Sex-machine

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For other uses, see Sex machine.

A sex machine, also known as a fucking machine, is a mechanical device used to simulate human sexual intercourse.[1] It is a more sophisticated version of the vibrator.

Devices can be penetrative or extractive. A typical penetrative machine works by the transfer of rotational or reciprocating force from a motor to a directional motion on a shaft, which is tipped by a dildo.[2] A hand-held modified reciprocating saw device is sometimes called a fucksaw[3] and a hand-held modified drill motor rotating device is sometimes called a drilldo.[4] An extractive device works like a milking machine and can be attached to the penis, breast, or other body part.[5]

History and use[edit]

The vibrator was originally invented for the treatment of hysteria in Victorian women through medical orgasm induced by clitoral massage. These early mechanical devices were much larger and more powerful than the modern vibrators and were first used by physicians and became popular in bath houses in Europe and the US towards the beginning of the 20th century.[6] More compact, electrically powered versions later briefly appeared as health aids in department store catalogs.

Modern automated erotic stimulation devices differ from vibrators because they penetrate as well as throb. These devices are sometimes used as part of auto-erotic or partnered bondage play. Teledildonics combine use of various sex machines and a web interface, used remotely by a partner.[7]

Today the sex machines on the market include vacuum pumps, instruments that deliver calibrated electrical shocks to the nipples and genitals, and life size inflatable male and female dolls with penetrable and vibrating orifices.

Risk of injury[edit]

In 2009, a woman from Maryland required a medevac after the blade of a homemade sex-machine cut through the plastic dildo and caused severe vaginal injuries.[8]

In popular culture[edit]

In the 2008 film Burn After Reading, US Treasury agent Harry Pfarrer builds a pedal-powered "dildo chair."[9] The pornographic website Fucking Machines has been featured in the mainstream press as a source of information and depictions of uses.[10]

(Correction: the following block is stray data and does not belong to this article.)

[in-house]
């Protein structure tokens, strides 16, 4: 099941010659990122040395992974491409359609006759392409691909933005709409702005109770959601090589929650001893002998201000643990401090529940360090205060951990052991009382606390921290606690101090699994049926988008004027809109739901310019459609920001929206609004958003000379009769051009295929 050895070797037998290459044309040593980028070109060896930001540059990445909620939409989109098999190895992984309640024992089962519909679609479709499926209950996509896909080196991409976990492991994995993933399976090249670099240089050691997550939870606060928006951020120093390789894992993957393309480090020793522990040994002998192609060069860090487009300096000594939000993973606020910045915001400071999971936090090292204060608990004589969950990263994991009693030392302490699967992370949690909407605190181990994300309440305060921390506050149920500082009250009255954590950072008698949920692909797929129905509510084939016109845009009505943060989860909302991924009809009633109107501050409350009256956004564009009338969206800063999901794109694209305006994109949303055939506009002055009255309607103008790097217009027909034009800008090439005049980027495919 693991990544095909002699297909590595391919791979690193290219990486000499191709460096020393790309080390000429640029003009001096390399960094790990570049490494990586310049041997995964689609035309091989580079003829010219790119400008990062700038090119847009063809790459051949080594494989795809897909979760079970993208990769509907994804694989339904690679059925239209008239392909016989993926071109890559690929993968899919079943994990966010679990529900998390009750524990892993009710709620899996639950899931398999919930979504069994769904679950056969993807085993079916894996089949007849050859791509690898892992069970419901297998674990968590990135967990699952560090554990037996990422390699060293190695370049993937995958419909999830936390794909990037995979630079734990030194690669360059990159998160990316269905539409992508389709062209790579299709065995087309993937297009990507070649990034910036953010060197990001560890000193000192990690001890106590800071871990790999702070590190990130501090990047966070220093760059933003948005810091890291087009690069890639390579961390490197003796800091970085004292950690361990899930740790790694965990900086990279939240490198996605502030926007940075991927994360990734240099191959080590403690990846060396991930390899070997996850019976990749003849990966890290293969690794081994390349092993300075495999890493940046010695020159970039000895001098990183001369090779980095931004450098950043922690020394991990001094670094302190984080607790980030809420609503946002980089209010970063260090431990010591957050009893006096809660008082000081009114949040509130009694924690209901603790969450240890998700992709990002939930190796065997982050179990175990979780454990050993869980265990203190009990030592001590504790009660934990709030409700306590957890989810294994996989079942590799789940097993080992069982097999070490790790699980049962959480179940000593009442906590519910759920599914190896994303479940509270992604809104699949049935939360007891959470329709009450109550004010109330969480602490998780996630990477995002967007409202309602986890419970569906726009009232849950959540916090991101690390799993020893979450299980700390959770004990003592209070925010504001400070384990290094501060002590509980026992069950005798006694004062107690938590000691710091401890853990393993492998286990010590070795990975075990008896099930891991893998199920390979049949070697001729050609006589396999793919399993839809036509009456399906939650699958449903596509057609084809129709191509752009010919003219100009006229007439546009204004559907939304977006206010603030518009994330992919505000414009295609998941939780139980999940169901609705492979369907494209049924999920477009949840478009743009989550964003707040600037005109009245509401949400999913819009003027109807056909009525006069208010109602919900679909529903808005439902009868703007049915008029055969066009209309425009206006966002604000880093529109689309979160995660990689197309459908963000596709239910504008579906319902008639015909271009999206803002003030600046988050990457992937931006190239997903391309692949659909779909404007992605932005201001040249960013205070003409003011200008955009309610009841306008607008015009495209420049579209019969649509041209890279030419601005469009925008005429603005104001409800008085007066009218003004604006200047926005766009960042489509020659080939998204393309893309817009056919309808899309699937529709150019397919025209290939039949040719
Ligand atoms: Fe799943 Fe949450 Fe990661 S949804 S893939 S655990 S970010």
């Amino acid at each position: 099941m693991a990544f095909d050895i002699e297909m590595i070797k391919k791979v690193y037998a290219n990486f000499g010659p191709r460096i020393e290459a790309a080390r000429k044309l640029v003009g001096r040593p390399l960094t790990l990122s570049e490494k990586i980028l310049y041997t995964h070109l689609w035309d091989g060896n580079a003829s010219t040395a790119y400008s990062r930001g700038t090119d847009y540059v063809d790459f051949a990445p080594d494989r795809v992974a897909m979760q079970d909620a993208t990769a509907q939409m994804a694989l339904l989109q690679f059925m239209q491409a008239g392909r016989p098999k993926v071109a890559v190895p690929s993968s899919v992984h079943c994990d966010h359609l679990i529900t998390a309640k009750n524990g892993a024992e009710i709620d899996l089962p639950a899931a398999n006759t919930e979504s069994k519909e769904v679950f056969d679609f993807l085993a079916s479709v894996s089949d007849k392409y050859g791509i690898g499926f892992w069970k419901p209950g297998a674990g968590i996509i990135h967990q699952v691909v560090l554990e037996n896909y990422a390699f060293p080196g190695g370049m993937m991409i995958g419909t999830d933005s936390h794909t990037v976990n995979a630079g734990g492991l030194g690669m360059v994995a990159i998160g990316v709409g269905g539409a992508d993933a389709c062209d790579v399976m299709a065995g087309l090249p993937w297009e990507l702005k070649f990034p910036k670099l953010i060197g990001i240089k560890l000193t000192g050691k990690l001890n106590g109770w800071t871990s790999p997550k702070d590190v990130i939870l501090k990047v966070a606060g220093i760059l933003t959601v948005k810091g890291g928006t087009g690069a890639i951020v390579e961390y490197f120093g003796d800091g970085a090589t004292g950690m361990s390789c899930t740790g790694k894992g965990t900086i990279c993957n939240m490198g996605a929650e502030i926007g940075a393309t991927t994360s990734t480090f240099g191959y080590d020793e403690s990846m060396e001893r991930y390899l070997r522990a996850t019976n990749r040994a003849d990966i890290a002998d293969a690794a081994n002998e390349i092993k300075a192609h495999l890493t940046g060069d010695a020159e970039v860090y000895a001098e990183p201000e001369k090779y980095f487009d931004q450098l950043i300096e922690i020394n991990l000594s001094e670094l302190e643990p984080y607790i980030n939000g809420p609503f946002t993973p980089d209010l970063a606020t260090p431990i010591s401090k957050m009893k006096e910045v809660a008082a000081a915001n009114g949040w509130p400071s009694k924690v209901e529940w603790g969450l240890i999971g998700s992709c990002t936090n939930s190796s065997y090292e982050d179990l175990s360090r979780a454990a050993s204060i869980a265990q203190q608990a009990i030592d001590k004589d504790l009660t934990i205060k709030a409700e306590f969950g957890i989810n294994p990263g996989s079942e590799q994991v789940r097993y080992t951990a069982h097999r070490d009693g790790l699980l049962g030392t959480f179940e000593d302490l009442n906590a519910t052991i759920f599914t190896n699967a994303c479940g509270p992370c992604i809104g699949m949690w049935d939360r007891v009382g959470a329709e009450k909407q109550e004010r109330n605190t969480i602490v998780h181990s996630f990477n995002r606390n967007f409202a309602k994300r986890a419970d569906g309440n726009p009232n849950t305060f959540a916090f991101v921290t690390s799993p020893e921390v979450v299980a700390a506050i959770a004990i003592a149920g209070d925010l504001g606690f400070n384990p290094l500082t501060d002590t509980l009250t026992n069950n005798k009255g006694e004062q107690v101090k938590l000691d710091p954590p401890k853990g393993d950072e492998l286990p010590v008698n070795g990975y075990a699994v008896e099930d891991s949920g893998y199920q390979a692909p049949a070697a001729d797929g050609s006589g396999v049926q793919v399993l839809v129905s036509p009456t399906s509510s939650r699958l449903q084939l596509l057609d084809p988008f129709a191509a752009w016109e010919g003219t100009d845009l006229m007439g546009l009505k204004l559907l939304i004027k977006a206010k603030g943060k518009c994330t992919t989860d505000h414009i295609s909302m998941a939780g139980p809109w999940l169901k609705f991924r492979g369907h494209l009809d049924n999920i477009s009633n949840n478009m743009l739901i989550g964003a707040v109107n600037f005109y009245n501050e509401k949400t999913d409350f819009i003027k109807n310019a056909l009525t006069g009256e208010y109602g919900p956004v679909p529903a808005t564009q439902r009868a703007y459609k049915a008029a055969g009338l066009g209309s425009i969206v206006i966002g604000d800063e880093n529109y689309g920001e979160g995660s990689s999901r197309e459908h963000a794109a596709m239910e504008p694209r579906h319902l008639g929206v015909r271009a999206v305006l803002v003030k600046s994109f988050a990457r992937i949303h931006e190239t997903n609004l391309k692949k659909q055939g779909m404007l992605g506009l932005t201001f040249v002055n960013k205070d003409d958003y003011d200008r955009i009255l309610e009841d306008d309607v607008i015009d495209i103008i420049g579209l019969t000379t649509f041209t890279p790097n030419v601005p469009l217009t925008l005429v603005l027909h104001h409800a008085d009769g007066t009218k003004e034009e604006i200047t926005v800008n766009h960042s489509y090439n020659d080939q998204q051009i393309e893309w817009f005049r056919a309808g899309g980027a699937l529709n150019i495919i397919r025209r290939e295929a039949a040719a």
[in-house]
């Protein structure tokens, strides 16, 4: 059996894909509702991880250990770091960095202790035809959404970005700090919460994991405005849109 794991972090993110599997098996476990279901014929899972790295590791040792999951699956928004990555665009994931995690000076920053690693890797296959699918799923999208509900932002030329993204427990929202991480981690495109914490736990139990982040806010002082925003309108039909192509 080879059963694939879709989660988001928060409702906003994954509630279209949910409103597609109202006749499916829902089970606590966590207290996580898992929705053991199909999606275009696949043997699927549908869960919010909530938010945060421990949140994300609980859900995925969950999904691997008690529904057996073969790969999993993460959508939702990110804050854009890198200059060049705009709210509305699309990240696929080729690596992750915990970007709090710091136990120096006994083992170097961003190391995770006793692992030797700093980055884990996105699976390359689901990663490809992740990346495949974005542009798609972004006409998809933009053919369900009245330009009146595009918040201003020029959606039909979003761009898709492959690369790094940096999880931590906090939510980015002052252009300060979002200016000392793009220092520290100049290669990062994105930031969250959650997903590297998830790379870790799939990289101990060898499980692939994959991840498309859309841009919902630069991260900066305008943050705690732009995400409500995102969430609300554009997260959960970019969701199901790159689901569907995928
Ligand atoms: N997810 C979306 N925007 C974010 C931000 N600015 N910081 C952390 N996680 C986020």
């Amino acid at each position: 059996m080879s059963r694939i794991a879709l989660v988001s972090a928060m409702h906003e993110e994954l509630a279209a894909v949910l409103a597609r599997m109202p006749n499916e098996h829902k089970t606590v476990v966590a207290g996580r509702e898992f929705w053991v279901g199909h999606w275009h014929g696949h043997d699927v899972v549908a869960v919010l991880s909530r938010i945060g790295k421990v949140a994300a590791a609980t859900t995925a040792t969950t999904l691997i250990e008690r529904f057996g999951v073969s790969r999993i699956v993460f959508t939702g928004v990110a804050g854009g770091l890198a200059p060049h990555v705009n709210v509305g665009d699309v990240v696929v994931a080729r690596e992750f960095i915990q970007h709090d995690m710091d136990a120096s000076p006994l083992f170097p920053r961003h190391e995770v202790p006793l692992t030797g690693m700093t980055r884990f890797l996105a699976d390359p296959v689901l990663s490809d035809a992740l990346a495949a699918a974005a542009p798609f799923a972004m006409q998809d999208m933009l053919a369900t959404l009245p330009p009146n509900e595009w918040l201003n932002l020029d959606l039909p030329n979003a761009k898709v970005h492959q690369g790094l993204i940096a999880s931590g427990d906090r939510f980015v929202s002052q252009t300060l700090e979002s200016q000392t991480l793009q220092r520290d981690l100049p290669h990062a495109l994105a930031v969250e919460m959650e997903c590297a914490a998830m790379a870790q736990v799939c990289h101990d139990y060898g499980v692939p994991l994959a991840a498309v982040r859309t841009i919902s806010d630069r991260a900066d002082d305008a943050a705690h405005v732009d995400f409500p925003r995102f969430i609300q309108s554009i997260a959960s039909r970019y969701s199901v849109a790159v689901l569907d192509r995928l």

See also[edit]

References[edit]

  1. ^ Leung, Isaac (2009). The Cultural Production of Sex Machines and the Contemporary Technosexual Practices. In Grenzfurthner, J. et al., eds. Do androids sleep with electric sheep? Critical perspectives on sexuality and pornography in science and social fiction. RE/SEARCH, ISBN 978-1-889307-23-7
  2. ^ Farrell, Lauralee (2007). Dream Machine. In The Best American Erotica 2007, p. 2077. ff., Susie Bright, ed. Simon and Schuster, ISBN 978-0-7432-8962-7
  3. ^ Clark-Flory, Tracy (March 3, 2011). The "live sex show" professor speaks. Salon.com
  4. ^ Arnott, Stephen (2010). Sex: A User's Guide. Random House Digital, Inc., ISBN 978-0-440-33437-8
  5. ^ Browne, Ray Broadus (1982). Objects of special devotion: fetishism in popular culture, p. 49 Popular Press, ISBN 978-0-87972-191-6
  6. ^ Maines, Rachel (1999). The Technology of Orgasm: “Hysteria,” the Vibrator, and Women's Sexual Satisfaction. Johns Hopkins University Press. ISBN 0-8018-6646-4. 
  7. ^ Blue, Violet (2006). The Adventurous Couple's Guide to Sex Toys. Cleis Press, ISBN 978-1-57344-254-1, chapter 6: Teledildonics toys: online sex for two
  8. ^ Stabley, Matthew (March 11, 2009 ). Woman Injured in Power Tool Sex Toy Encounter. NBC Washington
  9. ^ Gilbey, Ryan (2008). That Superior Feeling: The Coen Brothers' Espionage Comedy-Is an Exercise in Smugness. New Statesman, Volume 21, p. 45
  10. ^ "A Disciplined Business" by Jon Mooallem, The New York Times Magazine, April 29, 2007.